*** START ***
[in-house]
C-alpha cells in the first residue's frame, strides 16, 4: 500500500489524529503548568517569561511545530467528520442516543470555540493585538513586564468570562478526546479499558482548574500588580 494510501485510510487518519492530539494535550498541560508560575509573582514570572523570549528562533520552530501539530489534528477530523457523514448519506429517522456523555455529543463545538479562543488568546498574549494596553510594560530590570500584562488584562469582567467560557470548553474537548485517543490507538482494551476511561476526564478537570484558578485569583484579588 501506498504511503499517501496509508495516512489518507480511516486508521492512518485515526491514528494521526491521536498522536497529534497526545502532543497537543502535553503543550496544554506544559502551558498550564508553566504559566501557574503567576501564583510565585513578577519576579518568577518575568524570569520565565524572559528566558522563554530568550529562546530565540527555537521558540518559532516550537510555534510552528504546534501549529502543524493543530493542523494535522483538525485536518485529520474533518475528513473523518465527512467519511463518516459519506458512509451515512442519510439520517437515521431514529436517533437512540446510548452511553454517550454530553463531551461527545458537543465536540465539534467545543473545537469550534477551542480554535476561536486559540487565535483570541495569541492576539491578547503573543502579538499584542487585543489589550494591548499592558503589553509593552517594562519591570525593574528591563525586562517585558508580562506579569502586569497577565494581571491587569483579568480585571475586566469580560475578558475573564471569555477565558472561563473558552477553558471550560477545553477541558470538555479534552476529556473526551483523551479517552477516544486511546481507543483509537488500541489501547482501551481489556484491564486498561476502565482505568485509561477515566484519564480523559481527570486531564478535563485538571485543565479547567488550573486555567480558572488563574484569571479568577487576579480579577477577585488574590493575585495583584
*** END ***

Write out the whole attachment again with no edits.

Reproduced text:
[in-house]
C-alpha cells in the first residue's frame, strides 16, 4: 500500500489524529503548568517569561511545530467528520442516543470555540493585538513586564468570562478526546479499558482548574500588580 494510501485510510487518519492530539494535550498541560508560575509573582514570572523570549528562533520552530501539530489534528477530523457523514448519506429517522456523555455529543463545538479562543488568546498574549494596553510594560530590570500584562488584562469582567467560557470548553474537548485517543490507538482494551476511561476526564478537570484558578485569583484579588 501506498504511503499517501496509508495516512489518507480511516486508521492512518485515526491514528494521526491521536498522536497529534497526545502532543497537543502535553503543550496544554506544559502551558498550564508553566504559566501557574503567576501564583510565585513578577519576579518568577518575568524570569520565565524572559528566558522563554530568550529562546530565540527555537521558540518559532516550537510555534510552528504546534501549529502543524493543530493542523494535522483538525485536518485529520474533518475528513473523518465527512467519511463518516459519506458512509451515512442519510439520517437515521431514529436517533437512540446510548452511553454517550454530553463531551461527545458537543465536540465539534467545543473545537469550534477551542480554535476561536486559540487565535483570541495569541492576539491578547503573543502579538499584542487585543489589550494591548499592558503589553509593552517594562519591570525593574528591563525586562517585558508580562506579569502586569497577565494581571491587569483579568480585571475586566469580560475578558475573564471569555477565558472561563473558552477553558471550560477545553477541558470538555479534552476529556473526551483523551479517552477516544486511546481507543483509537488500541489501547482501551481489556484491564486498561476502565482505568485509561477515566484519564480523559481527570486531564478535563485538571485543565479547567488550573486555567480558572488563574484569571479568577487576579480579577477577585488574590493575585495583584